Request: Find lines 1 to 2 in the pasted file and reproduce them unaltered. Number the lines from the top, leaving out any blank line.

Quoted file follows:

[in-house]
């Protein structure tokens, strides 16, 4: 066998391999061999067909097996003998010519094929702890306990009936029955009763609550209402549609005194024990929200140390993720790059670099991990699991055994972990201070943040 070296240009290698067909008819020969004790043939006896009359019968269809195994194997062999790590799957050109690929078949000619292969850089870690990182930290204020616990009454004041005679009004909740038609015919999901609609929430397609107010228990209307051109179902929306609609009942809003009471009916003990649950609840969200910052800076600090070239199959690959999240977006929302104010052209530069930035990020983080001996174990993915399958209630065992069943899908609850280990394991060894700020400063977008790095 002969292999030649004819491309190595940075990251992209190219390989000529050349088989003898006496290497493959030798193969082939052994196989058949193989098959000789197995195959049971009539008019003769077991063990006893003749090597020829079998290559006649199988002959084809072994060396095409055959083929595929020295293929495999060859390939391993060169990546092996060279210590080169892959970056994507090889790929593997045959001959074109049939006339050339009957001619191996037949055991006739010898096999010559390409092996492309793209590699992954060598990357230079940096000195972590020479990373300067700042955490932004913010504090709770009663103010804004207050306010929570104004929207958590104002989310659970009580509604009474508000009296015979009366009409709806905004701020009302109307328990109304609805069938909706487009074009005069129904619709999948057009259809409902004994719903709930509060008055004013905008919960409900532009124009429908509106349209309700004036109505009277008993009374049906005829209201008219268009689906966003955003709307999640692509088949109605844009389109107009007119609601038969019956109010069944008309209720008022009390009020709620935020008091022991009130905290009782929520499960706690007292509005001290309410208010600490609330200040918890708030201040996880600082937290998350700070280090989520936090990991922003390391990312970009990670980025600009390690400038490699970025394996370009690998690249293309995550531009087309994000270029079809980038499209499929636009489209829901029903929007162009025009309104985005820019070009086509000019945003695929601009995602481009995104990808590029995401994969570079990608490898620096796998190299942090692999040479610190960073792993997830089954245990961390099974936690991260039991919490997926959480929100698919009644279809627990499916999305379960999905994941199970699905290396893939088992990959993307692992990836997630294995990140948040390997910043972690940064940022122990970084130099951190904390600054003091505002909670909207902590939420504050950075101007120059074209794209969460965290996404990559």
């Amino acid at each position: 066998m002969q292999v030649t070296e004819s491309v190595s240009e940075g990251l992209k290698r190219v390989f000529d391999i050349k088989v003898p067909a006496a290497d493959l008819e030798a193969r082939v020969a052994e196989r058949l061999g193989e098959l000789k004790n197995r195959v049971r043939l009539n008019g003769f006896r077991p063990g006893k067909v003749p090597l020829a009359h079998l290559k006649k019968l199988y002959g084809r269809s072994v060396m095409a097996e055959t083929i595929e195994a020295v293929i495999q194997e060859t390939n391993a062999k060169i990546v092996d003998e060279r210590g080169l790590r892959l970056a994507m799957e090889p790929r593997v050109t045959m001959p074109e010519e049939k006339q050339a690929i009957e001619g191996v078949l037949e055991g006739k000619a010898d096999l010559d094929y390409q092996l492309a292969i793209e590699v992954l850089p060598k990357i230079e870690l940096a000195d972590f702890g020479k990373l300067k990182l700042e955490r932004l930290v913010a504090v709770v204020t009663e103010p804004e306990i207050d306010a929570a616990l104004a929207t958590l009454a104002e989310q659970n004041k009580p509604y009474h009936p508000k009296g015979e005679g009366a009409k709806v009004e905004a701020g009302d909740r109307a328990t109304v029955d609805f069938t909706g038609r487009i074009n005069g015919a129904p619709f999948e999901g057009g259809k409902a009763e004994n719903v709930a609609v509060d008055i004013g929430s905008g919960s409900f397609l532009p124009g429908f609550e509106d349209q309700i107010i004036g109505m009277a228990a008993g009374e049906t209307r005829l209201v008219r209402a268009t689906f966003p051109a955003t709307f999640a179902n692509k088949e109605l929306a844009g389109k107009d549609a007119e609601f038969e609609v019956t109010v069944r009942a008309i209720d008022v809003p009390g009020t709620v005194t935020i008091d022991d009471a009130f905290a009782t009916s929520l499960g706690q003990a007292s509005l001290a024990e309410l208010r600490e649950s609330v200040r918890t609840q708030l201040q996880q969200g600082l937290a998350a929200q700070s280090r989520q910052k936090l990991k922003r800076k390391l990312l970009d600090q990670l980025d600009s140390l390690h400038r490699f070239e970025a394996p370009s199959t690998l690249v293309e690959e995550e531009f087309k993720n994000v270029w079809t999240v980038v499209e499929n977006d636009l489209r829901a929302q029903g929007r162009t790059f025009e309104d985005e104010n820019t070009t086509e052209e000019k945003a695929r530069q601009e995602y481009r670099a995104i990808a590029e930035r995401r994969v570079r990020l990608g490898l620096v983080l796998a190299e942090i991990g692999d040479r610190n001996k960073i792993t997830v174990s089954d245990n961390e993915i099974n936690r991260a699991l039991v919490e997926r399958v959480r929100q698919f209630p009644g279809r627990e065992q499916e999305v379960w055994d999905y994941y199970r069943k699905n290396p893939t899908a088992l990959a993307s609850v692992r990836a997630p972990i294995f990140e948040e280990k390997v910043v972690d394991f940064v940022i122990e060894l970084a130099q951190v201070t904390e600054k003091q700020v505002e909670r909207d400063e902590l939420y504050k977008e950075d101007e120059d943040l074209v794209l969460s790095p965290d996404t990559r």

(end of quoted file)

[in-house]
């Protein structure tokens, strides 16, 4: 066998391999061999067909097996003998010519094929702890306990009936029955009763609550209402549609005194024990929200140390993720790059670099991990699991055994972990201070943040 070296240009290698067909008819020969004790043939006896009359019968269809195994194997062999790590799957050109690929078949000619292969850089870690990182930290204020616990009454004041005679009004909740038609015919999901609609929430397609107010228990209307051109179902929306609609009942809003009471009916003990649950609840969200910052800076600090070239199959690959999240977006929302104010052209530069930035990020983080001996174990993915399958209630065992069943899908609850280990394991060894700020400063977008790095 002969292999030649004819491309190595940075990251992209190219390989000529050349088989003898006496290497493959030798193969082939052994196989058949193989098959000789197995195959049971009539008019003769077991063990006893003749090597020829079998290559006649199988002959084809072994060396095409055959083929595929020295293929495999060859390939391993060169990546092996060279210590080169892959970056994507090889790929593997045959001959074109049939006339050339009957001619191996037949055991006739010898096999010559390409092996492309793209590699992954060598990357230079940096000195972590020479990373300067700042955490932004913010504090709770009663103010804004207050306010929570104004929207958590104002989310659970009580509604009474508000009296015979009366009409709806905004701020009302109307328990109304609805069938909706487009074009005069129904619709999948057009259809409902004994719903709930509060008055004013905008919960409900532009124009429908509106349209309700004036109505009277008993009374049906005829209201008219268009689906966003955003709307999640692509088949109605844009389109107009007119609601038969019956109010069944008309209720008022009390009020709620935020008091022991009130905290009782929520499960706690007292509005001290309410208010600490609330200040918890708030201040996880600082937290998350700070280090989520936090990991922003390391990312970009990670980025600009390690400038490699970025394996370009690998690249293309995550531009087309994000270029079809980038499209499929636009489209829901029903929007162009025009309104985005820019070009086509000019945003695929601009995602481009995104990808590029995401994969570079990608490898620096796998190299942090692999040479610190960073792993997830089954245990961390099974936690991260039991919490997926959480929100698919009644279809627990499916999305379960999905994941199970699905290396893939088992990959993307692992990836997630294995990140948040390997910043972690940064940022122990970084130099951190904390600054003091505002909670909207902590939420504050950075101007120059074209794209969460965290996404990559």